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« Reply #817 on: September 14, 2016, 01:23:47 pm »
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There has certainly been a rapproachment between Turkey and Russia. Turkish-Western relations on the other hand have become much more complicated. But international diplomacy on the Syrian question is far more complex than two sides or a triangle. Everyone has his own interests and engages in temporary alliances, cooperations or nonaggression pacts.

In other news: Syrian-Israeli escalation.
Jihadist rebels have started a new offensive against regime-held areas in Quneitra province, with Israel bombing some Syrian artillery positions. The Syrian air defense claims to have downed an Israeli fighter jet and an Israeli drone. Israel confirmed the attacks, but said they missed their targets. This might become interesting.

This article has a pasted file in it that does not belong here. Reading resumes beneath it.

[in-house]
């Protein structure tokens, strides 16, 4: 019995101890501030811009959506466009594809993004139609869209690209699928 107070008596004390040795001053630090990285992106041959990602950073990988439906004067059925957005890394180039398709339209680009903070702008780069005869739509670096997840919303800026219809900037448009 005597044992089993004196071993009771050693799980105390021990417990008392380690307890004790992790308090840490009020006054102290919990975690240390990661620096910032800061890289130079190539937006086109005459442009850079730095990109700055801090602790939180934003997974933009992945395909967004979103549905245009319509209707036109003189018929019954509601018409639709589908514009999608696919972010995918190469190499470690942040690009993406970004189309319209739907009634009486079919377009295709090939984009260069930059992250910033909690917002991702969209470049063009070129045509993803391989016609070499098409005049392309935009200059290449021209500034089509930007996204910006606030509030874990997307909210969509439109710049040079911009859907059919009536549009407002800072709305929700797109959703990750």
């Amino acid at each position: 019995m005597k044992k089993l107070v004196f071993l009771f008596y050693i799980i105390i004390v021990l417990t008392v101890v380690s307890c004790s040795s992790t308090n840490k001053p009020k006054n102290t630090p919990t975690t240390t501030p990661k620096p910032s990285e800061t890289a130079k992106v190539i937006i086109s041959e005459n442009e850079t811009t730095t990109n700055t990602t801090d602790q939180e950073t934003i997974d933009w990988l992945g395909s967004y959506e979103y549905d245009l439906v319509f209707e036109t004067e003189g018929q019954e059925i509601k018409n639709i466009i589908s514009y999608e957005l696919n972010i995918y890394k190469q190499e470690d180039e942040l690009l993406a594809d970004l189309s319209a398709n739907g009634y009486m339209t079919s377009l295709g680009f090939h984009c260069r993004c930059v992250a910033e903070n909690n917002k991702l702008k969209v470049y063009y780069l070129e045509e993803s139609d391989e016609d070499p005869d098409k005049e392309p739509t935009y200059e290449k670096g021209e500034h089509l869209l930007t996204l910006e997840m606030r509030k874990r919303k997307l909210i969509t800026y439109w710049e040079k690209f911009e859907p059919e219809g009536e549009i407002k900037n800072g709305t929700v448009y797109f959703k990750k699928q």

If they had taken down a jet they would have proof and a bigger retaliation from Israel , a drone is possible though.
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palandio
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« Reply #818 on: September 15, 2016, 04:27:33 am »
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That's what I think, too. Still clearly a sign of rising tensions.
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« Reply #819 on: September 15, 2016, 01:15:34 pm »
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Not sure if it's going to last.
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« Reply #820 on: September 15, 2016, 01:54:33 pm »
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These ceasefire deals are frankly stupid and counter productive.

All they do is offer the different factions time to reground and get their sh**t together.